Thousands of impoverished women in Sri Lanka began receiving food aid Thursday as part of a United Nations emergency response to the island's unprecedented economic crisis.

Four out of five people have started skipping meals as they cannot afford high prices, the UN has said, warning of a looming "dire humanitarian crisis" with millions in need of aid.

The World Food Programme (WFP) of the UN said it began distributing food vouchers to about 2,000 pregnant women in Colombo's "underserved" areas as part of "life-saving assistance".

Anthea Webb, WFP deputy regional director for Asia and the Pacific, said poor people in the nation of 22 million were finding it harder to afford basics like food.

"When they skip meals they're putting their and their children's health at risk," she said.

The WFP said the distribution of cash vouchers with a value of 15,000 rupees ($40) was part of the UN's efforts to help three million Sri Lankans badly hit by soaring prices.

The world body is trying to raise $60 million for the food relief effort between June and December.

The WFP said it also wants to help a million children have access to at least one meal at school.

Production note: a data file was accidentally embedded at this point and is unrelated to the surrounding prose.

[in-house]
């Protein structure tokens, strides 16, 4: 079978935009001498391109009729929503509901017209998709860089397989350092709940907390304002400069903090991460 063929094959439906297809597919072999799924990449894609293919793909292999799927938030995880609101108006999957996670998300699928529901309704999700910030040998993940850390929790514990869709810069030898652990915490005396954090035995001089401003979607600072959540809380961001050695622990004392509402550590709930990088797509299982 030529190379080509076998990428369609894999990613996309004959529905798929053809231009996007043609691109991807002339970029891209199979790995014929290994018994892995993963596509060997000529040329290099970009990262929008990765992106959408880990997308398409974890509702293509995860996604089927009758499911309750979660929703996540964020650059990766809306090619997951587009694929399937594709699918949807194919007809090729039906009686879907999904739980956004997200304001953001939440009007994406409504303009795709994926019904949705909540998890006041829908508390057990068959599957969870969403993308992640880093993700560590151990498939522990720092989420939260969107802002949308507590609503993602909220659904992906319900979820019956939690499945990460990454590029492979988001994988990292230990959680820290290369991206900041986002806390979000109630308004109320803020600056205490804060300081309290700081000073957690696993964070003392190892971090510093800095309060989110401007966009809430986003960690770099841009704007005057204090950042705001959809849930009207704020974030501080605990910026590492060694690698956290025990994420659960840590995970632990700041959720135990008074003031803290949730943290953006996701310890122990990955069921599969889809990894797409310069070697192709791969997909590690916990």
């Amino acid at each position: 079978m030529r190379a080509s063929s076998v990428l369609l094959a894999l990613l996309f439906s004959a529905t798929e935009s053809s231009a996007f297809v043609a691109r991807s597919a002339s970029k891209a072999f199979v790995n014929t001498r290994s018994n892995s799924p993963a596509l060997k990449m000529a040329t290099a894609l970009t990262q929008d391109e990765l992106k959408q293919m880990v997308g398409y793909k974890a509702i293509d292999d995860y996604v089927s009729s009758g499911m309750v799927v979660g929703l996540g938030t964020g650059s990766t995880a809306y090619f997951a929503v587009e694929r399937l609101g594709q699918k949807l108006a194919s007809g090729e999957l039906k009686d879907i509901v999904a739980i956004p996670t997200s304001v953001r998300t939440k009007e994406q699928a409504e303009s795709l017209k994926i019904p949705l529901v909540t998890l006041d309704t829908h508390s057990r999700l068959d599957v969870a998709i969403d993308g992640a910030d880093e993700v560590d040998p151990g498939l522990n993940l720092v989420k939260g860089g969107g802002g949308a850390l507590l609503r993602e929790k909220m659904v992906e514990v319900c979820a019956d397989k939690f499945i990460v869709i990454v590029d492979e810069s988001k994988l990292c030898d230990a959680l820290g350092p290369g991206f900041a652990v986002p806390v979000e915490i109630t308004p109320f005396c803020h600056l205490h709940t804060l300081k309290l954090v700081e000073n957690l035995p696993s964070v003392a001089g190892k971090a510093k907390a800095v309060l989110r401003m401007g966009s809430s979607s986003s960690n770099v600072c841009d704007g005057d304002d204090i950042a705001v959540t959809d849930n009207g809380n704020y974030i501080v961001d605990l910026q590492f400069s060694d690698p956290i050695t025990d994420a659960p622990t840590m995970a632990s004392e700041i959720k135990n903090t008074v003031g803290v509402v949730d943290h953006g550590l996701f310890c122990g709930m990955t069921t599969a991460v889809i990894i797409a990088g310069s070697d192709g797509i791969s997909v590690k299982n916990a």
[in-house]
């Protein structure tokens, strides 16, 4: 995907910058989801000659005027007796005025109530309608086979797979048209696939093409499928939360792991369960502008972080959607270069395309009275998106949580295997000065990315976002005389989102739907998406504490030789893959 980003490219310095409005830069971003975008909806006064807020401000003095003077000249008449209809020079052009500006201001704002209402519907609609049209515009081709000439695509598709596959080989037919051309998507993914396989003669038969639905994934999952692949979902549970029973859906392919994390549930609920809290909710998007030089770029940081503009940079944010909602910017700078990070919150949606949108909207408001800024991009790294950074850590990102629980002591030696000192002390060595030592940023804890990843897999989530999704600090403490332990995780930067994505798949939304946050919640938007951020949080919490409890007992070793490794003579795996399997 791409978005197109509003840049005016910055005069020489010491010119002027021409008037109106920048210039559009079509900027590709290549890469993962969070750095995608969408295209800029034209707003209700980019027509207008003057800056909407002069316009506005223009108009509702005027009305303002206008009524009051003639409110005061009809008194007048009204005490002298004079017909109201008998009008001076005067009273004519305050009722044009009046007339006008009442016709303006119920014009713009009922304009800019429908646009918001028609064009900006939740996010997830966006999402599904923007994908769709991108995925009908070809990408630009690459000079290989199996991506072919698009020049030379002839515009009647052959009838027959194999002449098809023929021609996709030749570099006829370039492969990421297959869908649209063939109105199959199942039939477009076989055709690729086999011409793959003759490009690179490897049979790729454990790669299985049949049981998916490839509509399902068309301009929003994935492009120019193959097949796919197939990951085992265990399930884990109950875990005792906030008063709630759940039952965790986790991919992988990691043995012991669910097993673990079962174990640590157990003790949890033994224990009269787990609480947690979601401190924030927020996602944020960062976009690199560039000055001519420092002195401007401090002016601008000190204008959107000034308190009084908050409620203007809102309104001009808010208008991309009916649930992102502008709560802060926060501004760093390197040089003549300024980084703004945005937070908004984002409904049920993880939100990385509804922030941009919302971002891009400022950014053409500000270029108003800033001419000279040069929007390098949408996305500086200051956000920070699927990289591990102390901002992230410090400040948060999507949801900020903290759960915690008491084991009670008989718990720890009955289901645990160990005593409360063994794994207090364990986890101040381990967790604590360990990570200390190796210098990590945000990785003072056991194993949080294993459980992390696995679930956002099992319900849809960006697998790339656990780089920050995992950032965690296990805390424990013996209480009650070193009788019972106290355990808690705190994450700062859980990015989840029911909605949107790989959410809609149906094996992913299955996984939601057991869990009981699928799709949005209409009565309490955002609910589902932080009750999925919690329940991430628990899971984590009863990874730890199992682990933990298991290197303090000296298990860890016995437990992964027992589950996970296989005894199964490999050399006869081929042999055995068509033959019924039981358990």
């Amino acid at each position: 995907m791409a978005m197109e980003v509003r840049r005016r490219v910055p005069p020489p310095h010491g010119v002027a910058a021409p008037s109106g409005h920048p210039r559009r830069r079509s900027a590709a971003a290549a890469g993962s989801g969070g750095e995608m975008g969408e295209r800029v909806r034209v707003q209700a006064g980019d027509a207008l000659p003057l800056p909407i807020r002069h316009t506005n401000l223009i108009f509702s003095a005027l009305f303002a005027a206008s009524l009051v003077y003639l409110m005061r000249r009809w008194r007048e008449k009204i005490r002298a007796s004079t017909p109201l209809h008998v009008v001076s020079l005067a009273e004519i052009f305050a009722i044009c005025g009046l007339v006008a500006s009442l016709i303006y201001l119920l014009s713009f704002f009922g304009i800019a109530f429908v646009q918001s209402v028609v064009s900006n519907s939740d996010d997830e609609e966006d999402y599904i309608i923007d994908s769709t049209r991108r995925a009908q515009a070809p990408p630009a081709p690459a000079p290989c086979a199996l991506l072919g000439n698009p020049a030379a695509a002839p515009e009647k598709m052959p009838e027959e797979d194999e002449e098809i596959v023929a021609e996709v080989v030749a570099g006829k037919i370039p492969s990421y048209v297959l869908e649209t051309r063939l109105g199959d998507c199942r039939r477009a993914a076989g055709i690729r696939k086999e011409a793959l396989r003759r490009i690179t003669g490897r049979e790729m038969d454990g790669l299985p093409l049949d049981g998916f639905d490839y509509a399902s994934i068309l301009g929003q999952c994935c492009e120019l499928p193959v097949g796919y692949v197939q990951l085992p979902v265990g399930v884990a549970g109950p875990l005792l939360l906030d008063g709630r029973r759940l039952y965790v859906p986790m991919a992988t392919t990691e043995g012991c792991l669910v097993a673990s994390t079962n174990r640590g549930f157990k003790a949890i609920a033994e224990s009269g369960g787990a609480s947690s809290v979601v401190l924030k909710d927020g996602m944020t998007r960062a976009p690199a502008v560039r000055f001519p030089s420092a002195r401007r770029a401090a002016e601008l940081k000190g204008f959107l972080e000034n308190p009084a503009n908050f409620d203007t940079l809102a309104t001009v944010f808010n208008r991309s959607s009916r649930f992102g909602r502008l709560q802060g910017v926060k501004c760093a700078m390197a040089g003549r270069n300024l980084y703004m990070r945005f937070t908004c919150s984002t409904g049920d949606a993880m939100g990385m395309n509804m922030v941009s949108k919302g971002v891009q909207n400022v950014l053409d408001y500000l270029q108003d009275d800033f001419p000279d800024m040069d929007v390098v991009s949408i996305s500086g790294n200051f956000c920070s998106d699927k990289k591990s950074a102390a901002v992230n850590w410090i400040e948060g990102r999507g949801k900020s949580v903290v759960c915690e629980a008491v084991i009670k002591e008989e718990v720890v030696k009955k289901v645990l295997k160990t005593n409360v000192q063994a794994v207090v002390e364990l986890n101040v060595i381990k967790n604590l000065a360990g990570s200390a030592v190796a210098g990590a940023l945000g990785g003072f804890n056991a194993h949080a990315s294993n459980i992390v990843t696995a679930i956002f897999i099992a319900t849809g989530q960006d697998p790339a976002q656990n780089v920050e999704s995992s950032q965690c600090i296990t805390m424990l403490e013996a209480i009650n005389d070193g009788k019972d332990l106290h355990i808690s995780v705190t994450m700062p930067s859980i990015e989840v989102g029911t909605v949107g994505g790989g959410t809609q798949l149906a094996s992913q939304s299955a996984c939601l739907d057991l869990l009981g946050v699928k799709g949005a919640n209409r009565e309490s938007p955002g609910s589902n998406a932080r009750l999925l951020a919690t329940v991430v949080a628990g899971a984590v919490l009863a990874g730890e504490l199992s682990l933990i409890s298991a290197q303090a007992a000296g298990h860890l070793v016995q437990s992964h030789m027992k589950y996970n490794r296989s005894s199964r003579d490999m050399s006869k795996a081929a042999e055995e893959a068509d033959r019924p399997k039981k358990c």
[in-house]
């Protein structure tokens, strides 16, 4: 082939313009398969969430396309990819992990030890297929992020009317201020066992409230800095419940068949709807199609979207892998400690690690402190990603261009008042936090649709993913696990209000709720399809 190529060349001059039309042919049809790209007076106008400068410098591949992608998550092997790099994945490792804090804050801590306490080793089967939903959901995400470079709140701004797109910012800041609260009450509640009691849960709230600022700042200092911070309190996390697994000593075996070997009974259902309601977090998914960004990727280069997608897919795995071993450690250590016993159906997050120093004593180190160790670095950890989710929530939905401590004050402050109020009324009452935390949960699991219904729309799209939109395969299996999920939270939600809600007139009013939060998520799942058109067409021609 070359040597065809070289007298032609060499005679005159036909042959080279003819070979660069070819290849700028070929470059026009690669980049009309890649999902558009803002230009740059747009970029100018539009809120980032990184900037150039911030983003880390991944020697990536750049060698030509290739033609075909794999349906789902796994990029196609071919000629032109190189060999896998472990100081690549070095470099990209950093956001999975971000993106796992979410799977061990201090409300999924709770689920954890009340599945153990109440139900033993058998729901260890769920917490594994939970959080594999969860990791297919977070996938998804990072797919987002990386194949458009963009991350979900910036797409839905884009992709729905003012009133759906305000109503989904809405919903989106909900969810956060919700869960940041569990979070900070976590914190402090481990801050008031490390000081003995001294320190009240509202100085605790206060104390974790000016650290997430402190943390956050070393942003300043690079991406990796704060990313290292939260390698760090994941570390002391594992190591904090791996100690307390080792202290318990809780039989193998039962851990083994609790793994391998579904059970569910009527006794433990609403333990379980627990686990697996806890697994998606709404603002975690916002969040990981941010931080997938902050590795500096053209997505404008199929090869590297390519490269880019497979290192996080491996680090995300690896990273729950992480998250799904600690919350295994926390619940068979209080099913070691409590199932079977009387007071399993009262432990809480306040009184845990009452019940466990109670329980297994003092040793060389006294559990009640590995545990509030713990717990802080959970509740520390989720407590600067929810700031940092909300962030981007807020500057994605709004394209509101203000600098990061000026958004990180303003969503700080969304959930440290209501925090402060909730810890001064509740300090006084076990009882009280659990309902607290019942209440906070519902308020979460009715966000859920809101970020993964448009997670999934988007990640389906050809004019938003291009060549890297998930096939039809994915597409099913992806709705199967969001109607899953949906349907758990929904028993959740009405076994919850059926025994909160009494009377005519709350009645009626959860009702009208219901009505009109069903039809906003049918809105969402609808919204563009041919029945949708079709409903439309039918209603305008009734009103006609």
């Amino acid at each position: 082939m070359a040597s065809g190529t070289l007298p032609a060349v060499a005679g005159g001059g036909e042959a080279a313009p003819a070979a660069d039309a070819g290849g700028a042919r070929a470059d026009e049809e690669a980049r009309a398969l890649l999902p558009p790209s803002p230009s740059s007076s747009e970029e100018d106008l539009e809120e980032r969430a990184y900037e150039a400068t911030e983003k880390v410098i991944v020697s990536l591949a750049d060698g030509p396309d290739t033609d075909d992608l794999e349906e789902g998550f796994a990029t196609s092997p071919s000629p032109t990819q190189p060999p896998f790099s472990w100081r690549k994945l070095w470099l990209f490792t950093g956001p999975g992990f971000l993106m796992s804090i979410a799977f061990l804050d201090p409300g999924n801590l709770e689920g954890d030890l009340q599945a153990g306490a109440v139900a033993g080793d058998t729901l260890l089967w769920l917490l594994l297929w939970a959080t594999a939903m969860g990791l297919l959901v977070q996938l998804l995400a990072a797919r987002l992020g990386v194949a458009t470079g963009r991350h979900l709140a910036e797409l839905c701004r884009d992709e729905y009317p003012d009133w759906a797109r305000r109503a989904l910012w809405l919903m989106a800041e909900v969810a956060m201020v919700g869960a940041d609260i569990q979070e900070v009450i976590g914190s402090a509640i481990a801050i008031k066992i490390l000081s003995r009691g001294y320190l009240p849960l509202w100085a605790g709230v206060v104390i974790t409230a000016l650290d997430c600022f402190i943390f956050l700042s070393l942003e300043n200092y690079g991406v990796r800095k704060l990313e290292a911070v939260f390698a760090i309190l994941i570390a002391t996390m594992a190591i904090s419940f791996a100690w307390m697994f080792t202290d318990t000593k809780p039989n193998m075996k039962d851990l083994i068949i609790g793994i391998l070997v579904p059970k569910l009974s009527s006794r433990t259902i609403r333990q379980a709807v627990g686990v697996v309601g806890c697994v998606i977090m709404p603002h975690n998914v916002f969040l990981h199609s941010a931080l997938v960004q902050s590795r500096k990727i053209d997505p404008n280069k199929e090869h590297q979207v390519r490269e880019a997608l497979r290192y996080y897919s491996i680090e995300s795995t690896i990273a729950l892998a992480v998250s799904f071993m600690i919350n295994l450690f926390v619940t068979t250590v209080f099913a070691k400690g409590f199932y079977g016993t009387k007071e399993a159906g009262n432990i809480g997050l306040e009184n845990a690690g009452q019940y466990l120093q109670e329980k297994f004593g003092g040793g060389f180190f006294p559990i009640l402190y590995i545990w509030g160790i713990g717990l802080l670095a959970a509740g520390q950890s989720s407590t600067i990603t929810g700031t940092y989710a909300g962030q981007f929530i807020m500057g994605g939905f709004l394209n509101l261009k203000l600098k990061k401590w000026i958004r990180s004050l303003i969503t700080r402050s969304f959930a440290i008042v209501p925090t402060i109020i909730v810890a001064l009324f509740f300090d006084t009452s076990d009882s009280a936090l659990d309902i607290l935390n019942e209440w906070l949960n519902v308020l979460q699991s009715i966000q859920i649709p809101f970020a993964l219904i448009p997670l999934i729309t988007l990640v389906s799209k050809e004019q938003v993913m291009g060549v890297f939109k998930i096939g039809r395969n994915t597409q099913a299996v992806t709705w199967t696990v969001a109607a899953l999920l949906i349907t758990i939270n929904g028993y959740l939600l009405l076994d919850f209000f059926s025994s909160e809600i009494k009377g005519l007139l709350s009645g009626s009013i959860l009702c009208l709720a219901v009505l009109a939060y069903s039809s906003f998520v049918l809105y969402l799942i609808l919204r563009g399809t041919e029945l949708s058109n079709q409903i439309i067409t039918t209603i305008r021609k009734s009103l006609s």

They also want to provide "nutritionally fortified food" to another million mothers and children.

In addition, food rations by way of food, cash or vouchers will be given to another million people, the WFP said.

The South Asian island nation has been experiencing shortages of food, fuel, medicine and other essential goods, in a crisis sparked by dwindling foreign currency reserves and government mismanagement.

With fuel shortages worsening, the government declared an additional holiday and ordered all schools to close on Friday to conserve petrol and diesel.

Sri Lanka defaulted on its $51 billion foreign debt in April, and is in talks with the International Monetary Fund for a bailout.

Months of protests, which turned deadly in May with at least nine people killed, have called on President Gotabaya Rajapaksa to resign.

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